Saturday, 22 June 2019

Richmond Lodge

Richmond ca 1832, by E K Proctor

RICHMOND LODGE, Knocknagoney, County Down, was a large, two-storey, late Georgian residence.

It had octagonal bays at either end and a central porch.

The house stood in its own grounds comprising 24 acres, close to the location of the present Knocknagoney housing estate.

It was said to have been built ca 1798. 

The first known occupant of Richmond Lodge was Francis Turnly (1765-1845), son of Francis Turnly JP, of Downpatrick, County Down, who had leased it or the land from David McCance about 1800.

Turnly lived at Richmond Lodge in 1824.

The family also owned Rockport House.

Photo credit: Rev McConnell Auld

When Turnly's widow, Dorothea, died in 1846, Richmond passed to John Dunville (1786-1851), the well-known distiller.

Richmond Lodge remained with the Dunvilles until 1874, when John Dunville's son William died and it was sold to James Kennedy, who began a number of improvements, including a new avenue approach about 100 yards south of the original main entrance.

By 1902, Richmond Lodge had become the home of the Rt Hon William Henry Holmes Lyons JP DL (1843-1924).

First published in June, 2013.

3 comments :

Jo Sunbeam said...

James Kennedy (born 1819 to James Kennedy and ? Coates), married Amelia Charlotte McCance nee Sinclaire in Dublin in 1868. Her father was William Sinclaire Esq of Hoboken, New Jersey USA. They had no children. From his will in 1897 at PRONI he was related to the Ballyrainey and Ballymaglaff County Down, Kennedy Families.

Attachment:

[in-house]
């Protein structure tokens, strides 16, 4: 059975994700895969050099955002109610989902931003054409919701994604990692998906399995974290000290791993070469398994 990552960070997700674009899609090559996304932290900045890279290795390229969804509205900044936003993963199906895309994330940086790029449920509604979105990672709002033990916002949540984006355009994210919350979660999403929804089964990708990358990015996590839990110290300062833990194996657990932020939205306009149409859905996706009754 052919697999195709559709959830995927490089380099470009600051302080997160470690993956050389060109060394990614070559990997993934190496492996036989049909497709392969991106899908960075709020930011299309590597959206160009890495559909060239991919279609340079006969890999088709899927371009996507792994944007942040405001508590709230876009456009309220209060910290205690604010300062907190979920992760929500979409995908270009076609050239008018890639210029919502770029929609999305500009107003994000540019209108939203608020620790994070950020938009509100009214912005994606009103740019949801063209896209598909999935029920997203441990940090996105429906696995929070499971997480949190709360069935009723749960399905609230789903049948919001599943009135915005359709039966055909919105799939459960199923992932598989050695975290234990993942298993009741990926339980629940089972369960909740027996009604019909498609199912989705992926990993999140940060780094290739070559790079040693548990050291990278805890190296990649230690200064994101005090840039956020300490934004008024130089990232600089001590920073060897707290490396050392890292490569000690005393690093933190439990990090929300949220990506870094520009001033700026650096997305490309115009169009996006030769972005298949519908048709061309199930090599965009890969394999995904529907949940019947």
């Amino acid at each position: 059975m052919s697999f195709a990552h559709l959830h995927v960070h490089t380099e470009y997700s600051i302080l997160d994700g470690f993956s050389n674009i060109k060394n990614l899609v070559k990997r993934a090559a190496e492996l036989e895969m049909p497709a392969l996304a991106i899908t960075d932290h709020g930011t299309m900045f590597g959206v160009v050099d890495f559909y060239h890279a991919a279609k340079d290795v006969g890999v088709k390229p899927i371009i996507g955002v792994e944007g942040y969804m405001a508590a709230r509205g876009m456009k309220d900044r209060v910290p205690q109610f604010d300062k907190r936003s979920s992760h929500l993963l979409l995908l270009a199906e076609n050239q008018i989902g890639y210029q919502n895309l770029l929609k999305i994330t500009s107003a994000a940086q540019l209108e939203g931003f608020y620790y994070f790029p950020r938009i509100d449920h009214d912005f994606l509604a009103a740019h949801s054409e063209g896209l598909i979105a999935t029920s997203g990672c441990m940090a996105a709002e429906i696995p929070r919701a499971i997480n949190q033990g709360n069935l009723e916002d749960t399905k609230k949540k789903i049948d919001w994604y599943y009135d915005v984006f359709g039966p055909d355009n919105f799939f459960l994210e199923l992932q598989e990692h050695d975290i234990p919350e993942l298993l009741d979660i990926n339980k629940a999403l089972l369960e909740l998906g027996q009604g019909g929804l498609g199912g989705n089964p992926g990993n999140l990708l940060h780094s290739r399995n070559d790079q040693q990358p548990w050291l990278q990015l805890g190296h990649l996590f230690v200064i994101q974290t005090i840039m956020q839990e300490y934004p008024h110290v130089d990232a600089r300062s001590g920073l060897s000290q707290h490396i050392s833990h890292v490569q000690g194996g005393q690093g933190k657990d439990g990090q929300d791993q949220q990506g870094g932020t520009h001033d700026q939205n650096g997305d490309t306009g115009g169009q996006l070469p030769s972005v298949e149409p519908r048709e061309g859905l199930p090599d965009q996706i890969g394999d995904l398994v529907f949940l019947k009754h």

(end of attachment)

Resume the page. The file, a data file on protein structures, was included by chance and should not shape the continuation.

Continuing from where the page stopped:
Adele4 said...

My great grandfathers brother was employed at Richmond Lodge 1897. His family lived at 3 Cameron Street Belfast. He was employed by Abram Combe rugby player and referee at Donaghcloney in 1911. I wonder if there is any further information on Thomas Mallon deceased 1933?

Unknown said...


Richmond Lodge was either built by 1795?? and owned by my GGG Grandfather Charles Ranken a Banker of Belfast 1752-1802. His career in Calcutta India 1770s and 1780s with the HEIC preceeded this. He had 9 children and had to flee the troubles in 1798 in an an open boat to Pembrokeshire with his family. He owned various farms in Antrim and around Belfast. Charles Ranken was Capt of Calvalry, wounded whilst a JP, and an ex- Volunteer. He died in North London 1802 and was buried in Hornsey Churchyard.